The Upshot: Surreal and supercharged, with smart words and polished sounds occupying a singer musical space.
BY JENNIFER KELLY
The Eagles’ “Peaceful Easy Feeling” ranks high on the list of songs that I’d like never to hear again, and yet, here it is on The Blow’s eighth full-length, its macho excised, its smarminess surgically drained, its moony 1970s balladry tamped down to a staccato percolation of electro-acoustic arch-ness. It is the kind of pop cultural inversion that Khaela Maricich and Melissa Dyne are so good at, as she sets the tired-est tropes on their heads, gives them a fresh gender-bent coat of paint and couches them in the soft glow of analog synth arrangements. Later, the duo takes on Whitney Houston sideways, in a blurping, blooping, finger-snapping minimalism of “Greatest Love of All,” though the phrase in the lyrics is not the “greatest” but the “hatest love of all.”
It’s hard not to focus on the lyrics, in breezy, but wonderfully complex cuts like “The Woman You Want Her to Be,” and the single “Get Up.” The former track bounds and prances cheerfully, while casually destroying every cliché ever spoken by men about women (sample verse: “There will always be more of her, unless you prefer less, she can do that, too, it’s totally no problem, just let her know what you want her to get rid of, she’ll take care of it.”) The later ponders our place in the universe with a mercurial wit, ending each philosophical query with a call to “get up, get up, get up.”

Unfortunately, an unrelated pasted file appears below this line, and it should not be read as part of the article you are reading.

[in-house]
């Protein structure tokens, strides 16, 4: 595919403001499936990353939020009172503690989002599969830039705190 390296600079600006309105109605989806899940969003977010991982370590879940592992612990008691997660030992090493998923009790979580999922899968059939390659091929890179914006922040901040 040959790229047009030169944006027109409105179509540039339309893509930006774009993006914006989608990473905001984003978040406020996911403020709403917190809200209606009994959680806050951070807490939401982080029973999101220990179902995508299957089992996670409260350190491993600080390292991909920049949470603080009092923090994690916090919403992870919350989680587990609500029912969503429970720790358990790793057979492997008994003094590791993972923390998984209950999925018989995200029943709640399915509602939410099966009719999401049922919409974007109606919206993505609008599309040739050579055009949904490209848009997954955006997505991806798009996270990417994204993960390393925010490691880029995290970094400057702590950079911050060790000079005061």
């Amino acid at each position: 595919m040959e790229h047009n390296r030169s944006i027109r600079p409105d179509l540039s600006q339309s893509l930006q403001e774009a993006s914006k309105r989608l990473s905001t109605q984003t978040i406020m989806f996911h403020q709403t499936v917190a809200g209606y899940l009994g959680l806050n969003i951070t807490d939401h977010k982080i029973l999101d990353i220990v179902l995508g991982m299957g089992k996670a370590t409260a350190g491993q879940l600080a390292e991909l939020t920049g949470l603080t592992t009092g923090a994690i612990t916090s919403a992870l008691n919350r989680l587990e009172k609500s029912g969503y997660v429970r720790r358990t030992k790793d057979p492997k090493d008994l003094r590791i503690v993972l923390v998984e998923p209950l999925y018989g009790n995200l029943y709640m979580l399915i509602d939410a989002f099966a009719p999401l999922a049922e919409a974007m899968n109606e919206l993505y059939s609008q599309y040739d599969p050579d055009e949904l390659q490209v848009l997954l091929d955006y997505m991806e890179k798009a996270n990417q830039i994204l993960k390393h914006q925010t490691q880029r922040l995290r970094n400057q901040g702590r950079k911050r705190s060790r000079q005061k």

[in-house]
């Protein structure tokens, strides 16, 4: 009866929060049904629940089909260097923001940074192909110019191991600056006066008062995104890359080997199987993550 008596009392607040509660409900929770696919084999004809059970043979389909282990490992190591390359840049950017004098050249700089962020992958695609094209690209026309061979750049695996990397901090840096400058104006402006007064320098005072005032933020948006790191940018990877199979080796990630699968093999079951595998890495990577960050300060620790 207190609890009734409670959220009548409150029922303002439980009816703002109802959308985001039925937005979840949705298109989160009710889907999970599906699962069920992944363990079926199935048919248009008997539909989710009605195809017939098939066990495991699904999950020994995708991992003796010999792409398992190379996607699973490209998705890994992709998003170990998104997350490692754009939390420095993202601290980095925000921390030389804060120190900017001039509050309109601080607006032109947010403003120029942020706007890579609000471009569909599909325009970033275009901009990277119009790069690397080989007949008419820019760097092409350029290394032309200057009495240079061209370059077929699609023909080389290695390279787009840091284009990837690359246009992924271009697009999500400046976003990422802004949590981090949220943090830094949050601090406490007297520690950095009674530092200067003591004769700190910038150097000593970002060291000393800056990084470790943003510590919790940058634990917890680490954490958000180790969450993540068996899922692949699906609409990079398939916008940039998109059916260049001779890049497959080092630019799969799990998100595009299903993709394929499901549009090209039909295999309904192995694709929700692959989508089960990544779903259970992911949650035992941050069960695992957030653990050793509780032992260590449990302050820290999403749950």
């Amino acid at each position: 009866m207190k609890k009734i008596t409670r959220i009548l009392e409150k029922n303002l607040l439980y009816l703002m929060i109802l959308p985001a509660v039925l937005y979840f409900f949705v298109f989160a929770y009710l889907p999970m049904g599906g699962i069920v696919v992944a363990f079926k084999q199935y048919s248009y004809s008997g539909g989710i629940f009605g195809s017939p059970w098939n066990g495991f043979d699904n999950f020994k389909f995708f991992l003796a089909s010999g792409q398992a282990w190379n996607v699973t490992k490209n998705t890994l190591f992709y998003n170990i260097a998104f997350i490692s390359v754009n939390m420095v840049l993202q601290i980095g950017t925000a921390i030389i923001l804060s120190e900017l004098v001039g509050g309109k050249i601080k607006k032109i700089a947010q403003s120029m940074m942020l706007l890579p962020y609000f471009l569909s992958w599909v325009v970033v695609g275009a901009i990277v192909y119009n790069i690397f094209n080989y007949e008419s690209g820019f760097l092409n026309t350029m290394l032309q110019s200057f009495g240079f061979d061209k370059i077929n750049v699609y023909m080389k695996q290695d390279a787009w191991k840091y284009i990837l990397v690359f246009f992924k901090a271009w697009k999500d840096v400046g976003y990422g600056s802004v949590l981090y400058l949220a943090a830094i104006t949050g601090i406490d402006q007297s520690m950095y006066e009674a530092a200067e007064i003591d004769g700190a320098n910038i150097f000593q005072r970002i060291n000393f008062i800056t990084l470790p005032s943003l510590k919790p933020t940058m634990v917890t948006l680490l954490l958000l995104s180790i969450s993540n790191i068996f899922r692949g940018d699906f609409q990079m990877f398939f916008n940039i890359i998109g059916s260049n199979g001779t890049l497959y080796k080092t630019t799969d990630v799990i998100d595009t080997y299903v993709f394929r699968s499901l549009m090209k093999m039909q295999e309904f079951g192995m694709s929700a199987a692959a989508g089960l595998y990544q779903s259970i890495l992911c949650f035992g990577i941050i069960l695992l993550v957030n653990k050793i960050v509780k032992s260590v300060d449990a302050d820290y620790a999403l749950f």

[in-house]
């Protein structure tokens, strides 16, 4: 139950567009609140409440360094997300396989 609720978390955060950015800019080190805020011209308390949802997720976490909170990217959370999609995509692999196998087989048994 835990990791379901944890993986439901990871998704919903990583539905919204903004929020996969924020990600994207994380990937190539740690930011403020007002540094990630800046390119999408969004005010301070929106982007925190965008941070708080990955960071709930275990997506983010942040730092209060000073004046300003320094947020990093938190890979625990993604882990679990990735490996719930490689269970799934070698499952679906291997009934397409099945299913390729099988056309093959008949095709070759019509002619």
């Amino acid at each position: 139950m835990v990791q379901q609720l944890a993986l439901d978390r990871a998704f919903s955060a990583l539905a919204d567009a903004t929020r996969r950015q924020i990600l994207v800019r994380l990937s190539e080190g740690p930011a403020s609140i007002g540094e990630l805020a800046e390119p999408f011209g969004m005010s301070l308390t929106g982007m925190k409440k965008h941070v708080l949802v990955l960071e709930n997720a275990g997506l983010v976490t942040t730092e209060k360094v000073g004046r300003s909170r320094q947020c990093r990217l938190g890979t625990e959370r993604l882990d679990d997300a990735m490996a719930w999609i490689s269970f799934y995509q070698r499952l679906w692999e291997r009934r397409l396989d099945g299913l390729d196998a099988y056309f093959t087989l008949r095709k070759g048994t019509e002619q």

Maricich’s vocal delivery is sly and intricate, pitched somewhere between a rap and a chant and occasionally dipping even into clear sung melody. There is a lot of space in her lyrics, sudden intervals of clarity in which the clever constructions are allowed to sink in. The instrumental backing, a gleaming construction of space-age modular synth blots and programmed drums, also leaves plenty of white space. In lovely, “Dark Cold Magic,” synthetic sounds echo across in large sonic expanses, taking on an enchanting, unearthly luminosity.
The Blow’s songs surround an entirely natural, unaffected flow of words with a surreal, supercharged space. The words are as smart as they come, full of sudden puzzle-twists and casual apercus, the showy part of this musical enterprise. Yet the music is just as polished and fine, even if it takes a supporting role.
DOWNLOAD: “The Woman You Want Her to Be,” “Get Up”